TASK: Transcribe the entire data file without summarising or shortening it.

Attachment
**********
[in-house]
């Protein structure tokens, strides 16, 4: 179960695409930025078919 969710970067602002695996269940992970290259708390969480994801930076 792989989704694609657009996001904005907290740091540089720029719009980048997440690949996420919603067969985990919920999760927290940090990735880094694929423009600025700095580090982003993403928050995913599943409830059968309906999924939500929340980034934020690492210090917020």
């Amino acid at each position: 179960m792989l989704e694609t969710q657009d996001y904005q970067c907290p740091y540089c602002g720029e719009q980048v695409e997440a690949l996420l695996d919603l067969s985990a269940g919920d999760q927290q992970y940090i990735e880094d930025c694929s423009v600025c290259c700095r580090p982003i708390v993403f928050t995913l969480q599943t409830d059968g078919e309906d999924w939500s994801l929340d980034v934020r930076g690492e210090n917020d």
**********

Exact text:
[in-house]
């Protein structure tokens, strides 16, 4: 179960695409930025078919 969710970067602002695996269940992970290259708390969480994801930076 792989989704694609657009996001904005907290740091540089720029719009980048997440690949996420919603067969985990919920999760927290940090990735880094694929423009600025700095580090982003993403928050995913599943409830059968309906999924939500929340980034934020690492210090917020």
């Amino acid at each position: 179960m792989l989704e694609t969710q657009d996001y904005q970067c907290p740091y540089c602002g720029e719009q980048v695409e997440a690949l996420l695996d919603l067969s985990a269940g919920d999760q927290q992970y940090i990735e880094d930025c694929s423009v600025c290259c700095r580090p982003i708390v993403f928050t995913l969480q599943t409830d059968g078919e309906d999924w939500s994801l929340d980034v934020r930076g690492e210090n917020d």